While optimising an Excel 2003 VBA program to write thousands of rows of data, I noticed that Excel's
EntireRow.Insert consumed most of the program's processing time. To quantify the time, here's a simple test that just inserts rows into a workbook ...
Option Explicit Sub Insert10kRows() Dim wks As Worksheet Set wks = Sheets("Sheet1") Dim intI As Integer For intI = 1 To 10000 wks.Range("A1").EntireRow.Insert wks.Cells(1, 1).Value = "Test" Next intI End Sub Sub TestInsert() Dim douStart As Double Dim i As Integer For i = 1 To 6 douStart = Timer Insert10kRows Debug.Print i & "0000:" & Timer - douStart Next i End Sub
... and the results:
Rows Inserted Time 10000 7.703125 20000 11.125 30000 14.75 40000 18.9375 50000 23.40625 60000 28.140625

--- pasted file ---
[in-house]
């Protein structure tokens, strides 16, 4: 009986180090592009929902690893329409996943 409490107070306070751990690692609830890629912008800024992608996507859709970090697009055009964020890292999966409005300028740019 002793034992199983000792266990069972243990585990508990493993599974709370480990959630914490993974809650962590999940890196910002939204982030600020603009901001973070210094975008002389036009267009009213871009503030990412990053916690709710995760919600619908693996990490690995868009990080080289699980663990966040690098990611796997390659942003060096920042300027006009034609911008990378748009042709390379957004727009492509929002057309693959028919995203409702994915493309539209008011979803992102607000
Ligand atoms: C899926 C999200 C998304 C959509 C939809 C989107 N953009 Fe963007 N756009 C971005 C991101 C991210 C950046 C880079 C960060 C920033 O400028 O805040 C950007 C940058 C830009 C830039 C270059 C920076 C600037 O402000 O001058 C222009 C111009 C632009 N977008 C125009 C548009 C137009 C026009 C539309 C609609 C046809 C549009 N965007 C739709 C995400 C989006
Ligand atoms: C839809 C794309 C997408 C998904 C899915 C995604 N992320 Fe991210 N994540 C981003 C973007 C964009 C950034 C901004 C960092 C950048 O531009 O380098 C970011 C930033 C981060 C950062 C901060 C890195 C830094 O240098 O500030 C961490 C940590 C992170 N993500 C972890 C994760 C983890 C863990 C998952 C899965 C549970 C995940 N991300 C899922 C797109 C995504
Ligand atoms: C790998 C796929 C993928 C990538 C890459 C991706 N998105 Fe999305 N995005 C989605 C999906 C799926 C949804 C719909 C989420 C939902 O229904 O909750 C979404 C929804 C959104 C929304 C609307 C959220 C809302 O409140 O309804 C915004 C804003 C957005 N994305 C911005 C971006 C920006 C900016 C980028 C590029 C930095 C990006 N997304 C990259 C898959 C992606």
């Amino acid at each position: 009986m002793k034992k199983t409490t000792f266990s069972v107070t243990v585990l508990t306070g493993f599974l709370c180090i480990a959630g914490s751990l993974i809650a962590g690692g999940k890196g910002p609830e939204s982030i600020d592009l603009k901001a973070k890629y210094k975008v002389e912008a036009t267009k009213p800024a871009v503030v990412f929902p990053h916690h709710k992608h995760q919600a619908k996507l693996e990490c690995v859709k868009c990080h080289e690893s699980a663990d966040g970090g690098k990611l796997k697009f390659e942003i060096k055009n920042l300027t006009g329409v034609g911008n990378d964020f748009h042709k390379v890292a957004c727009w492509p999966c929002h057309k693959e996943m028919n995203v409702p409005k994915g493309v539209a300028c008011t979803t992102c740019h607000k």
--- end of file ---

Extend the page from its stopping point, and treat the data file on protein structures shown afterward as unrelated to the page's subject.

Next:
On the other hand, if you just write rows and advance a row counter, like this ...
Sub Write10kRows() Dim wks As Worksheet Set wks = Sheets("Sheet1") Dim intI As Integer For intI = 1 To 10000 wks.Cells(intI, 1).Value = "Test" Next intI End Sub Sub TestWrite() Dim douStart As Double Dim i As Integer For i = 1 To 6 douStart = Timer Write10kRows Debug.Print i & "0000:" & Timer - douStart Next i End Sub
... you get much better performance (low numbers are better).
Rows Written Time 10000 0.6875 20000 0.6875 30000 0.703125 40000 0.6875 50000 0.6875 60000 0.6875
Another observation is that the more rows exist in a worksheet, the longer Excel takes to insert rows (hence the nested loops in the sample code). I can imagine that Excel is spending a lot of time just shuttling data from one block of memory to another to make room for new rows.
For my program, the solution was to refactor the code to replace row insertion with a row counter and to write data to the appropriate row. It's a little more complicated but the program runs at least 10x faster.